I’m not trying to take credit for anything here, but I have kind of an interesting perspective on a story that’s been kind of big in the blogosphere in the last day or two – the “Facebook is Opening Up” story.
Yesterday morning, August 14, I was checking updates on Facebook, and I noticed something I thought was new: an option to “Subscribe to Notifications”:
People have long complained that Facebook isn’t “open” enough – it’s like a roach motel for your data. Stuff goes in, but there’s no way to get it out. Up until yesterday, the only RSS feed they offered was one for your Friends’ Status updates. That was it. But now, here was a new one – a feed for all of your “Notifications”, to see when people have accepted friend requests, etc. It’s not the whole “News Feed”, that lets you see everything your friends are doing, but it was a start.
So, I wrote a micropost using Twitter:
Is it just me, or is the RSS feed for “Your Notifications” in Facebook a new feature? Yay! Another RSS feed! A way out of the roach motel!
My active participation in the story ended there, but what happened afterwards is the interesting part of the story.
Rodfather follows me on Twitter, and blogged about my micropost. Dave Winer follows me on Twitter, so he saw my micropost. He’s long been an advocate of open web platforms, and warned us all against the dangers of lock-in. And this was news to him, too, so he started to investigate:
“We’re going to check it out, Josh.”
Dave discovered a couple of other ways that Facebook seemed to be opening up, and wrote about them on his blog, Scripting News. In that post, Dave aggregates other reactions to the news from around the blogosphere, including Mike Arrington writing about it on TechCrunch.
With the cumulative flow of attention that Dave and Mike can bring by writing about a story, it became part of the day’s news. It showed up on TechMeme. It got picked up by some of the blogs that cover Facebook news, like Inside Facebook (who points out that there’s still a long way to go for Facebook to be really “open”) and All Facebook.
Now, 24 hours later, the story has begun to fade. Dave has posted some reflections on what it all means. And there’s more exciting Facebook news to talk about today – the launch of their iPhone interface, which is, in fact, totally awesome.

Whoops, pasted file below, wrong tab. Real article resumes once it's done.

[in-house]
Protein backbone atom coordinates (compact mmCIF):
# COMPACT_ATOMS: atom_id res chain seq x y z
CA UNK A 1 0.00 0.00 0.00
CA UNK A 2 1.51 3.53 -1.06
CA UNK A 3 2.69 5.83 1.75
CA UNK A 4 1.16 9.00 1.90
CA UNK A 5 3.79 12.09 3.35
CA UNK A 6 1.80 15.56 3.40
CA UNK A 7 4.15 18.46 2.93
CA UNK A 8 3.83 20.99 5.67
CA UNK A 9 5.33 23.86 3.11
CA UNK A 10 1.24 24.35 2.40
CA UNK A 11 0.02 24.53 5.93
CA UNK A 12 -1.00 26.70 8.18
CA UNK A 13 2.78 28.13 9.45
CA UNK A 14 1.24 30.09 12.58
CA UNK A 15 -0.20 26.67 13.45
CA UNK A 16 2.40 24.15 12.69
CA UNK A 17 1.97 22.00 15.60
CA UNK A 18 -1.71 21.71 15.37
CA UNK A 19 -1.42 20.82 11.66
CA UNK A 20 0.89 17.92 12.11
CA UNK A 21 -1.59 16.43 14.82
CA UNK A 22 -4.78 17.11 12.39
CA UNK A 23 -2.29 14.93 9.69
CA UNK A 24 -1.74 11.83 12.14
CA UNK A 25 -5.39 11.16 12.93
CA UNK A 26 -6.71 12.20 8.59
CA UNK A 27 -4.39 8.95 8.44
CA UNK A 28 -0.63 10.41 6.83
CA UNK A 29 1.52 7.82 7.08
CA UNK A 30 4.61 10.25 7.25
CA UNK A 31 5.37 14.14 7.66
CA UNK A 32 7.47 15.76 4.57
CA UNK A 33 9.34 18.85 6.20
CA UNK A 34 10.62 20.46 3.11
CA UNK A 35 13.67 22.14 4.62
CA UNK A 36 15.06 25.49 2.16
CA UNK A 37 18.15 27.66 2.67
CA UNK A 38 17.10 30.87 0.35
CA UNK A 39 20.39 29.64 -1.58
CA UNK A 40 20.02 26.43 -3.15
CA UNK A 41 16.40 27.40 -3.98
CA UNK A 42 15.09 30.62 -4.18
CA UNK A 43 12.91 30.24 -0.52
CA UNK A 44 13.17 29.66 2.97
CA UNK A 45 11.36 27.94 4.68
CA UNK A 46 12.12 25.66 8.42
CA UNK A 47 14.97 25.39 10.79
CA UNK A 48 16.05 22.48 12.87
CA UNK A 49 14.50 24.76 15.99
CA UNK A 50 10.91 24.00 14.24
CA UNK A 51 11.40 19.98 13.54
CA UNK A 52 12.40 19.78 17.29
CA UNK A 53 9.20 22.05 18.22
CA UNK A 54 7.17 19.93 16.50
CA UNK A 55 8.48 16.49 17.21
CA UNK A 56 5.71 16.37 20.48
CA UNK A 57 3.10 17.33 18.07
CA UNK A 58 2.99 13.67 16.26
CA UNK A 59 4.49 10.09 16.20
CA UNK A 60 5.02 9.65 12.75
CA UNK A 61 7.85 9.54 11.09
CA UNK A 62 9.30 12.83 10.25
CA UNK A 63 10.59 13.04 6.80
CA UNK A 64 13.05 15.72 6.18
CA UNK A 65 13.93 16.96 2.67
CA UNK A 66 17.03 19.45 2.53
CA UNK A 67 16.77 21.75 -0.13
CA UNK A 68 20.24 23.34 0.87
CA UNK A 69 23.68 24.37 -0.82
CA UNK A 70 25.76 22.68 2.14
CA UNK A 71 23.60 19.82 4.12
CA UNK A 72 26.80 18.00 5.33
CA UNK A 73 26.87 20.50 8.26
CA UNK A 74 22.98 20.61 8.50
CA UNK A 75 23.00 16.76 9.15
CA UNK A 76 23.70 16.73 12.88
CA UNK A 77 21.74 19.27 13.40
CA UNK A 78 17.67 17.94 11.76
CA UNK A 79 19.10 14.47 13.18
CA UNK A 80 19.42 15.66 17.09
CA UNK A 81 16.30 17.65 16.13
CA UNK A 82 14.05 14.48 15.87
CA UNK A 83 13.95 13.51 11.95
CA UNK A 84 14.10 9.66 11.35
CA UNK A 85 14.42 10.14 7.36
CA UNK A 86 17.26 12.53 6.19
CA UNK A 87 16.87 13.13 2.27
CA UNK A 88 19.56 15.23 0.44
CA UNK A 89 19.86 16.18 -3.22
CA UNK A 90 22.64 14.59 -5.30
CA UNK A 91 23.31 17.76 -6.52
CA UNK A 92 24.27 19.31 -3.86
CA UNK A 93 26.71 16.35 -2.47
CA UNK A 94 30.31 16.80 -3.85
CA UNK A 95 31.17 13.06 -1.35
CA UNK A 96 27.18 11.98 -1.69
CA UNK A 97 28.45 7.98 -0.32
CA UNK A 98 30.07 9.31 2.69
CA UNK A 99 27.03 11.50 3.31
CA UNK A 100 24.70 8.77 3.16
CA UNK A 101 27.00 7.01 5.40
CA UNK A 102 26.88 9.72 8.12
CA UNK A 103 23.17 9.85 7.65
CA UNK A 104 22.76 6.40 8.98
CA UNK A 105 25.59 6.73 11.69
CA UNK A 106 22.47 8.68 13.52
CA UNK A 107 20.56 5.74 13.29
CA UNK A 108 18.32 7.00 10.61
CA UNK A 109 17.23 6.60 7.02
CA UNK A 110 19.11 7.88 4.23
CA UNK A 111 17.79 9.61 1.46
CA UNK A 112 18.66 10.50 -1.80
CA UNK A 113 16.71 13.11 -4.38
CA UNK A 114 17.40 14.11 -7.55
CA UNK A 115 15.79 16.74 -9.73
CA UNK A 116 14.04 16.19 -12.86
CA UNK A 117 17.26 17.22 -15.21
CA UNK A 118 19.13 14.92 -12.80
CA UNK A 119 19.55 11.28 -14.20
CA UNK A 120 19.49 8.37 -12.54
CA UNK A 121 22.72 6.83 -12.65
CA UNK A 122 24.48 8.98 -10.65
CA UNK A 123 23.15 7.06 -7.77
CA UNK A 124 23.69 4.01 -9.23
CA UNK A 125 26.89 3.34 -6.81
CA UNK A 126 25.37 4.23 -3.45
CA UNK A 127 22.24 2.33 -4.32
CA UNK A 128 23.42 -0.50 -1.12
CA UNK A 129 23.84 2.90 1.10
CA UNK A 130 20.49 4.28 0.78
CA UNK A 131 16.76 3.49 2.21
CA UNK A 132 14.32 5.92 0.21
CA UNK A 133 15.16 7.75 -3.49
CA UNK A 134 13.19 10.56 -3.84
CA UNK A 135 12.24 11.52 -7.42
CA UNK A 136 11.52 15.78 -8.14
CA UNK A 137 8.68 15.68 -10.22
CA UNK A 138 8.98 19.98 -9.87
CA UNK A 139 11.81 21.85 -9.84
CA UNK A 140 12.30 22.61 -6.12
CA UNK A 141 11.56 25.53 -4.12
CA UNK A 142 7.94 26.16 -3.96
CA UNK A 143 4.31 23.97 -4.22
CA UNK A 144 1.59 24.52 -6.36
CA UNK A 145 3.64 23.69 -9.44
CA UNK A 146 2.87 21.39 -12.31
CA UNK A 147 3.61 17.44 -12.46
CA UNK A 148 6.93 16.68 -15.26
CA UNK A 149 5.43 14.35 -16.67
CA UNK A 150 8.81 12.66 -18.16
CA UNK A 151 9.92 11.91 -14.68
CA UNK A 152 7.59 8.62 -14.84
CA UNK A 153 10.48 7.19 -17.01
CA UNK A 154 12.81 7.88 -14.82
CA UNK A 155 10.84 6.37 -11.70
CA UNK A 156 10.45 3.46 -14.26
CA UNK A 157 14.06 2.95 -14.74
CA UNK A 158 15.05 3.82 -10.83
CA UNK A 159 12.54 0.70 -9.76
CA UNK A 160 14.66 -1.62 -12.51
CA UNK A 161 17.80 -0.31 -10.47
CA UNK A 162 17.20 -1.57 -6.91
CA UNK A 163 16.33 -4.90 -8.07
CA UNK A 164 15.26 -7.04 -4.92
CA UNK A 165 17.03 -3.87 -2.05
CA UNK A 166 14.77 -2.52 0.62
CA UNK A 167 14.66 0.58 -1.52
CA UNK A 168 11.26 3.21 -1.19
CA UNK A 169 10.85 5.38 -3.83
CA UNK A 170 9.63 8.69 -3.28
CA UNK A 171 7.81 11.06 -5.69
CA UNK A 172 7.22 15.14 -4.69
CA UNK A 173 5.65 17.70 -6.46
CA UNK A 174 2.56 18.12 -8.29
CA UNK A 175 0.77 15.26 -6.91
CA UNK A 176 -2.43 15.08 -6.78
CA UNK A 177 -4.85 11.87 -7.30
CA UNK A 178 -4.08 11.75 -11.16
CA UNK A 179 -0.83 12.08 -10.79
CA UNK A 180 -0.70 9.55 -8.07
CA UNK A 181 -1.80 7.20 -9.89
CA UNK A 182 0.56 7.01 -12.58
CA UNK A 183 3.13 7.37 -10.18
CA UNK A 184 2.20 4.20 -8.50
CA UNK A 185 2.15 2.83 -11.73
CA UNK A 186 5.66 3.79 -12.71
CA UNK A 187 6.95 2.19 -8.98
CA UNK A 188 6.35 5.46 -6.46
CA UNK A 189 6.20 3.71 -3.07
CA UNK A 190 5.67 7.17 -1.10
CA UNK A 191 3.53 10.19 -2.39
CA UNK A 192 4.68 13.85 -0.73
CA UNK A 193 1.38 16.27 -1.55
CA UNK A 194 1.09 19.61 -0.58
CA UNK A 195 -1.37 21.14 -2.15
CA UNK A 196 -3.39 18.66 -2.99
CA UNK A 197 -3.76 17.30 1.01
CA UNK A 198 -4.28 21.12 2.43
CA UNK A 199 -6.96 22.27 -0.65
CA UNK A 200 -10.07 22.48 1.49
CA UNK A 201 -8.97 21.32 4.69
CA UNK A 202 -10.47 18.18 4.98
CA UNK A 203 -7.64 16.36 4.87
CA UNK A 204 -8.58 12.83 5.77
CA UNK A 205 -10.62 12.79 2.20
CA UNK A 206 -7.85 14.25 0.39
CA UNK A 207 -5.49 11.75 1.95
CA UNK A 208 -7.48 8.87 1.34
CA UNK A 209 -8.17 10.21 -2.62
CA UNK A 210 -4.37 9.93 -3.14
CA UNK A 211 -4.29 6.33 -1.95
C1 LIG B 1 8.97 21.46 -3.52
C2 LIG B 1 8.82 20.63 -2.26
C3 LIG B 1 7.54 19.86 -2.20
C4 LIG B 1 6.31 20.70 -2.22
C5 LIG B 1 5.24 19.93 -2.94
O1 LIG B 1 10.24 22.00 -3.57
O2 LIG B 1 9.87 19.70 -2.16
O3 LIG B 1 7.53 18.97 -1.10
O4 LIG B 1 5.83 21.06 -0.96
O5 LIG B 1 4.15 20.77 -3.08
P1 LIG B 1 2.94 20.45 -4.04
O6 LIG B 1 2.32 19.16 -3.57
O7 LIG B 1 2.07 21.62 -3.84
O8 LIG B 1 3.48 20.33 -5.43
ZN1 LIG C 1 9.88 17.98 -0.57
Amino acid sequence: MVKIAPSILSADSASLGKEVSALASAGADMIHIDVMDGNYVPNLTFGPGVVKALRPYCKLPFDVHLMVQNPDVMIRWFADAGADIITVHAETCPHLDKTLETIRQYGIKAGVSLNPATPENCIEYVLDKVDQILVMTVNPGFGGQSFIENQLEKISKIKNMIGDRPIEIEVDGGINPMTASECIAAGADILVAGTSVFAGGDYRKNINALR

But it was very interesting to me to watch the evolution of this story from my micropost on Twitter, through the blogosphere, into full blown “news”, and it accentuated the usefulness of some of the tools I use every day. Twitter has become my tool for writing “microposts”, not just some mindless chat room toy. It’s part of set of tools that I use to communicate, and a big part of the “Complete Josh Bancroft Experience” you get from my “life stream” at www.joshbancroft.com. And my “ego” search feeds let me know when someone has written something about me or one of my sites. It’s like having a set of agents out there scouring the web for me, and letting me know when there’s something I should know about. That’s how I found Dave’s and Rodfather’s posts about my tweet, even before I read it in their feeds (I subscribe to both).
It’s things like this that make the web a “place” for me, and not just a collection of pages and information. I have real relationships with real people using the web, and a large part of my life takes place and is documented and shared in that place. That’s why my tagline for this blog is “The Web is my Platform and my Home.”
It’s also the reason I love my iPhone so much – because it allows me to plug in to and use these tools from anywhere, at any time. I can read and post to Twitter, read feeds in Google Reader and share anything interesting on my linkblog, see what the news is on Digg or TechMeme, and now, see what my friends on Facebook are doing. And the web experience is amazing – much better than other mobile web devices out there – and believe me, I’ve used almost all of them. The phone, iPod, email, and other features of the iPhone are really nice, but it’s the way it connects me to the web that makes it a really indispensable part of my life. It keeps me connected to the part of my life that takes place on the web.